That didn’t stop opponents from painting him as an “animal rights professional,” or worse, a “guru,” and claiming that he drafted Proposition 114 (he didn’t, he says).

A hunter’s advocacy group called Howl for Wildlife created an easy form with which residents could submit pre-crafted letters to their senators opposing the nomination of Skiba, and the two other appointees.

“To their credit, they did a great job,” he said. “It was very effective. … I didn't appreciate it, but it was.”

But that was not the worst of it. Skiba sat on the Stakeholders Advisory Group, a panel of state residents representing various interests during the process of crafting the wolf reintroduction plan last year. Unbeknown to him, seven of his former colleagues had submitted a letter to the committee opposing his nomination.

The letter addressed an alternative plan introduced by WildEarth Guardians for wolf management. Sentiment on the SAG was that the plan would undercut the CPW process.

“It caught most members of the SAG by surprise and was somewhat of a distraction for CPW staff,” the letter read. “It did not catch Gary Skiba by surprise because he had signed off as supporting this alternate plan which we found stunning.”

Skiba calls this claim a “total, complete fabrication.”

Emails reviewed by The Durango Herald show that Skiba declined an offer from WildEarth Guardians interim Conservation Director Greg Dyson to sign onto the alternative proposal.

The letter left him feeling stabbed in the back by people he thought of as colleagues, if not friends.

“I was shocked,” Skiba said.

Raven returns the training dummy to her owner, Gary Skiba, on Thursday at Pastorius Reservoir east of Durango. (Jerry McBride/ Durango Herald)
Wolf in sheep’s clothing? Or just a wolf advocate?

SAG members referred to Skiba as a “wolf in sheep’s clothing,” in part, they say, because he couldn’t represent trappers, predator hunters, big game hunters, or agricultural producers. For his part, Skiba has not been shy about sharing his perspective on what the hunting community has lost with his resignation.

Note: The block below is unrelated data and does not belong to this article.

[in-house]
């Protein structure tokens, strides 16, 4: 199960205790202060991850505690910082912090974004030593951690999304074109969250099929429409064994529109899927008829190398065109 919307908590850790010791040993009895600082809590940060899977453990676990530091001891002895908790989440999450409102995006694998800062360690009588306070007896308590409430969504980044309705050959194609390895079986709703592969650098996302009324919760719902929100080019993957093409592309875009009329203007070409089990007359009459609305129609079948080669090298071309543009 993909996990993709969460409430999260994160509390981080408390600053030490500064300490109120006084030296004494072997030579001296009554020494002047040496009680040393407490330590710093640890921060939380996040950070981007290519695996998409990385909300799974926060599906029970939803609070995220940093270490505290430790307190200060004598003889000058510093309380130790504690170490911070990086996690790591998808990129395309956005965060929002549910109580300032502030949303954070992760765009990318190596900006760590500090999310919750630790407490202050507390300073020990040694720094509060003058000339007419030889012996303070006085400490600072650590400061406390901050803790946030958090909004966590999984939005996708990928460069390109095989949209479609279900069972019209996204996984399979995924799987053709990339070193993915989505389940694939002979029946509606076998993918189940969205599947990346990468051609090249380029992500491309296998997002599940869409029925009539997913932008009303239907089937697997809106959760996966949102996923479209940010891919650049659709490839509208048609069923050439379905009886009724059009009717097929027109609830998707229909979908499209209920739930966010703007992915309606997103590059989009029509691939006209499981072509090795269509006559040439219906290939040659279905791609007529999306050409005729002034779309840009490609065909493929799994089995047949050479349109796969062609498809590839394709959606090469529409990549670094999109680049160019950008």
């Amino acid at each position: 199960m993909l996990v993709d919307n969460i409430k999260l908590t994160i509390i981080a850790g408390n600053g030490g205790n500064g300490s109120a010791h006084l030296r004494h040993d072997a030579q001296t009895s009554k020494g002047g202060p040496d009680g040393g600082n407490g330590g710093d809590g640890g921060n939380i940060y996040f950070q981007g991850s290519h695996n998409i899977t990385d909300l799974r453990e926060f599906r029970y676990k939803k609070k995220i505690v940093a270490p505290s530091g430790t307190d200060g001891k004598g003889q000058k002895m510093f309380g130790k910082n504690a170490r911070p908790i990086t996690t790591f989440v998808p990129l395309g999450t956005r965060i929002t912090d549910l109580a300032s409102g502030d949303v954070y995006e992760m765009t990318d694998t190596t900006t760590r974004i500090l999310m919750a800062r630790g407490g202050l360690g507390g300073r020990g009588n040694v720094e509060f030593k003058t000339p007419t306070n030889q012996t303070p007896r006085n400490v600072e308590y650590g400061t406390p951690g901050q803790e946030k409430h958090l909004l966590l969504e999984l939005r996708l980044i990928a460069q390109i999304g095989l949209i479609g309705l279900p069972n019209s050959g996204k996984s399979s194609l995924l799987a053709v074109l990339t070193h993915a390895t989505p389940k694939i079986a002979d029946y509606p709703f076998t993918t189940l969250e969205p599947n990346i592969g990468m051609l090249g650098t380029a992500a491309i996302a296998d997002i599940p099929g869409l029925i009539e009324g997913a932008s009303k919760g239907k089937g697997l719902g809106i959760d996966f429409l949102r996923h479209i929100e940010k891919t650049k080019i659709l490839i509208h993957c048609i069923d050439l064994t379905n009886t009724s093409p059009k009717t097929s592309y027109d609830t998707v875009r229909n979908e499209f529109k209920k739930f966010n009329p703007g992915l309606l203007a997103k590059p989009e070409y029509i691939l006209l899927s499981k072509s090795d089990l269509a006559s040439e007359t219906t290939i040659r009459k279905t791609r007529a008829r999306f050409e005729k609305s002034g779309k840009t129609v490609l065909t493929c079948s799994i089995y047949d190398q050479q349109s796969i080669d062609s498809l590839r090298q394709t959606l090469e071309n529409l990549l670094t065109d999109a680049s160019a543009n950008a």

According to Skiba’s philosophy on wildlife management – the topic of some questioning before the Senate committee in February – hunting and wolf reintroduction are not mutually exclusive interests.

“I’m a wildlife biologist – that’s what I am,” he says.

But not everyone agreed that he could wear both the labels of “wildlife advocate” and “wolf advocate,” both of which Skiba said were appropriate titles.

Sen. Cleave Simpson, a Republican on the Agriculture and Natural Resources Committee who represents the state’s 6th Senate District including Durango, the San Luis Valley and Cortez, said the ardent effort to portray Skiba as an animal-rights activist was not as important as the wolf issue.

“It just really boiled down to, above and beyond just his support for wolf reintroduction, his advocacy in that space,” Simpson said.

The senator did not observe the same adversarial dynamic that has left Skiba feeling disrespected, but acknowledged that “I'm not sitting on the other side of the table, either.”

He and Skiba agree, however, that the saga is yet another manifestation of heightened political division.

Rural and agricultural communities feel they are in the crosshairs, at times, Simpson said, and the division seeped into the hearing room.

"However you want to look at that divide, whether you look at it in Colorado as rural-urban or you’re looking at it as red and blue or Republican-Democrat or liberal-conservative – whatever it is – there is a divide,” Skiba said. “… This would have never happened five years ago.”